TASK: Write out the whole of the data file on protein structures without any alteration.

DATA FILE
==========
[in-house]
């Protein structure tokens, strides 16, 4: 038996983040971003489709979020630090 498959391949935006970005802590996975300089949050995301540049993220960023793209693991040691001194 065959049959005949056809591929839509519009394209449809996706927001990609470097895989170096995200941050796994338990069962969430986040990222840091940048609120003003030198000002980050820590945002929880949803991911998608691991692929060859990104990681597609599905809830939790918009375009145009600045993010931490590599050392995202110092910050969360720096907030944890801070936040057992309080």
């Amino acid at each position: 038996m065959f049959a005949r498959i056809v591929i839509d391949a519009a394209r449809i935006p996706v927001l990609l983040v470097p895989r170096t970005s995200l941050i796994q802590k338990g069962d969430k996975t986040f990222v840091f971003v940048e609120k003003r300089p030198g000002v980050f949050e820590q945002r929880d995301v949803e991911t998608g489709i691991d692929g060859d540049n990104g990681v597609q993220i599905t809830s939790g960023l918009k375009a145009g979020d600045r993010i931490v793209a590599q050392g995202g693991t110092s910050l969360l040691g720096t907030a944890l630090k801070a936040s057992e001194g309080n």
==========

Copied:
[in-house]
């Protein structure tokens, strides 16, 4: 038996983040971003489709979020630090 498959391949935006970005802590996975300089949050995301540049993220960023793209693991040691001194 065959049959005949056809591929839509519009394209449809996706927001990609470097895989170096995200941050796994338990069962969430986040990222840091940048609120003003030198000002980050820590945002929880949803991911998608691991692929060859990104990681597609599905809830939790918009375009145009600045993010931490590599050392995202110092910050969360720096907030944890801070936040057992309080």
């Amino acid at each position: 038996m065959f049959a005949r498959i056809v591929i839509d391949a519009a394209r449809i935006p996706v927001l990609l983040v470097p895989r170096t970005s995200l941050i796994q802590k338990g069962d969430k996975t986040f990222v840091f971003v940048e609120k003003r300089p030198g000002v980050f949050e820590q945002r929880d995301v949803e991911t998608g489709i691991d692929g060859d540049n990104g990681v597609q993220i599905t809830s939790g960023l918009k375009a145009g979020d600045r993010i931490v793209a590599q050392g995202g693991t110092s910050l969360l040691g720096t907030a944890l630090k801070a936040s057992e001194g309080n």